Six million iPads have been sold in the past six months, said Dennis Devenney at the Oct. 7 iPad presentation at TechBytes. K-Staters interested in learning more about Apple’s popular iPad can now view the iPad video presentation (76 minutes), where Devenney covers:
iPad setups, features, and security
Social aspects (is it a fad? Apple and Google are betting “no”)
Comparisons with similar technology now on the market (or coming soon)
Virgin Mobile has just launched a new prepaid broadband mobile option for those who want to travel with data access for laptops and other mobile devices without being committed to an expensive two-year contract.
For any number of reasons, faculty may find they have to transfer digital learning objects or modules or whole courses from one learning/course management system (L/CMS) to another. Sometimes this is due to the closing out of a contract for a particular L/CMS. Sometimes it’s a matter of changing workplaces and moving contents (for which faculty own all or partial copyright). Sometimes faculty members need to deploy a course on a different system in order to reach a wider audience.
Assuming that the digital learning objects have been built correctly (with the proper technologies and in an accessible way), various types of learning may be quite “portable.” These text files, digital imagery, diagrams, slideshows (still and animated), audio files, video files, games, tutorials, and other objects may be moved without affecting their quality.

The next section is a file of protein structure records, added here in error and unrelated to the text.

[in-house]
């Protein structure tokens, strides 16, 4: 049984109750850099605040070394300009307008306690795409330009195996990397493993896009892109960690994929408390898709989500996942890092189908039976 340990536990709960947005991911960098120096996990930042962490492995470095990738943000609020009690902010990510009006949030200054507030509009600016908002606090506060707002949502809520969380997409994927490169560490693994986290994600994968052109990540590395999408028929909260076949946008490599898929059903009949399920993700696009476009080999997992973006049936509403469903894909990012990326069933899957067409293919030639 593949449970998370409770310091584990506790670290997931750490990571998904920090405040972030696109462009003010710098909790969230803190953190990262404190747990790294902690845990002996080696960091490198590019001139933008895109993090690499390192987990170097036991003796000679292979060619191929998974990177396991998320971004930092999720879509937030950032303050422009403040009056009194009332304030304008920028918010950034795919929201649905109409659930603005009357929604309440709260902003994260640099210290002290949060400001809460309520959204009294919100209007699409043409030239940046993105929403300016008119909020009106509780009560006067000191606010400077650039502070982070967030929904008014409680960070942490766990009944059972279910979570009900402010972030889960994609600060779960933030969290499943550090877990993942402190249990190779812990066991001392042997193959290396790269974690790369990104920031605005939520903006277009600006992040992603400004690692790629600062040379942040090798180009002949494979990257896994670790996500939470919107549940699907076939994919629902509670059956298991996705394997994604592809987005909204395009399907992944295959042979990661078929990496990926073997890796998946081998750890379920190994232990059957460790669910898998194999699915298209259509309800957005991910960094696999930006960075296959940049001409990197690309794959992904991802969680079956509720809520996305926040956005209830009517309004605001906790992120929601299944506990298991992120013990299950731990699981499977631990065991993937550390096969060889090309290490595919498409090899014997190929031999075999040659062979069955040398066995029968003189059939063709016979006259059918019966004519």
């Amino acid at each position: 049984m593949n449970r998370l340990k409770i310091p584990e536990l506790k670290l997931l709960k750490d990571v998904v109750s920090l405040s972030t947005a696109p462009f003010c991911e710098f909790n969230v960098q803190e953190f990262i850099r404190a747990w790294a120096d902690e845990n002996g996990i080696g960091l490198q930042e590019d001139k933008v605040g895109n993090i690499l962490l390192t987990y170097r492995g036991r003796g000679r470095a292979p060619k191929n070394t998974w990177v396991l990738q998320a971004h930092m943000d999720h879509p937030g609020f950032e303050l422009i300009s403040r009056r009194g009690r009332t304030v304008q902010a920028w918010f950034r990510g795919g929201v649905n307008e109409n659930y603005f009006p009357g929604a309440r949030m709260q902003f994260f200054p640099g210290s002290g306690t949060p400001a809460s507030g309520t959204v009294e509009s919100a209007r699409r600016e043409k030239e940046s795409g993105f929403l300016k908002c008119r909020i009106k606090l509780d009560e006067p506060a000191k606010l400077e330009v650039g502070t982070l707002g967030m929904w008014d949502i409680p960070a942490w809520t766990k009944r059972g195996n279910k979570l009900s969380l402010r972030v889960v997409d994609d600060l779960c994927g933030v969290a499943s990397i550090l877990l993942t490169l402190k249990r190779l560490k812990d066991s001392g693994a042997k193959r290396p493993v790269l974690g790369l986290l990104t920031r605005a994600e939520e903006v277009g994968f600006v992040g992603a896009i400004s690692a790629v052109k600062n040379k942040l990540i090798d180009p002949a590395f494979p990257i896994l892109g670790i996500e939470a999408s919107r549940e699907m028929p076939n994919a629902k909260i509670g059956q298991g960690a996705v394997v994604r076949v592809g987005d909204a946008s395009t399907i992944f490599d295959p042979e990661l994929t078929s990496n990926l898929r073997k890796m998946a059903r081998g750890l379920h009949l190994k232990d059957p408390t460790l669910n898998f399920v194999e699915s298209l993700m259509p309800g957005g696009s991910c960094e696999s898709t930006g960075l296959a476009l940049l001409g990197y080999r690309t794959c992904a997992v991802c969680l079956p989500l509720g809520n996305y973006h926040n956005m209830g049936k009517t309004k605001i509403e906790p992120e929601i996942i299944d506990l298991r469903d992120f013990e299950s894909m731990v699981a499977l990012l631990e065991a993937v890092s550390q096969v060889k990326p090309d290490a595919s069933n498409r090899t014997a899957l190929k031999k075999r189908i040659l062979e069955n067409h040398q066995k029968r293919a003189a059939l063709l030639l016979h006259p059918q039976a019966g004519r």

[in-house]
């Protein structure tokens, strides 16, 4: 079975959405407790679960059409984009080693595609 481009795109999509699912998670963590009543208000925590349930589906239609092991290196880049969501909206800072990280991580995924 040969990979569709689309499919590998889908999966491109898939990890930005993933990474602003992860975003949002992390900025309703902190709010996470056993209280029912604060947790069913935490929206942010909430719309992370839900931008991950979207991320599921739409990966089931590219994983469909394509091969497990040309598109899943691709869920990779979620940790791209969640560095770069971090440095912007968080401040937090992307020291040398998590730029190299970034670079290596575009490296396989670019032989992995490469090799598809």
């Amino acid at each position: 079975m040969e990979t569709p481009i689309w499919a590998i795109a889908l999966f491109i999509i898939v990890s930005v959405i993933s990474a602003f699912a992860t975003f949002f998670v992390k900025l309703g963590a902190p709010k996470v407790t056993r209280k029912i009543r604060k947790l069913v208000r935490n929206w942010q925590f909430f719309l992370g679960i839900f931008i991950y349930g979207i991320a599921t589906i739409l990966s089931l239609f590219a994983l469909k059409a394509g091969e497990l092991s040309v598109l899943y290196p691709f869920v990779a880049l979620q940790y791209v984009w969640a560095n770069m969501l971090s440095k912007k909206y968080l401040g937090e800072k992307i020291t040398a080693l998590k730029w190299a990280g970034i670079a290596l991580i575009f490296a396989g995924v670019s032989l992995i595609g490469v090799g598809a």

A new computer craze has been hitting the IT world over the last year. It’s called Netbooks. These tiny, ultra-portable computers are attractive for those looking for inexpensive, ultra-portable computing power. The concept appears to have evolved from the One Laptop Per Child initiative that sought to make small, portable, cheap, kid-friendly computers. A promotion during the 2007 Christmas shopping season gave one computer to a child in need and one to the purchaser for $400 total. This promotion was met with strong enthusiasm from the media and had mobile workers excited about the possibility of small, cheap computers.
The excitement turned to frenzy when Asus announced their consumer-oriented Netbook–the Eee PC. This Linux-powered computer sold for around $250 and is the catalyst for the current Netbook boom. In a span of a little over a year, we have gone from one manufacturer making Netbooks to nearly every computer manufacturer offering some version of a Netbook. With the proliferation of the Netbook platform, a rough guide to help with the quest for that perfect Netbook is provided below.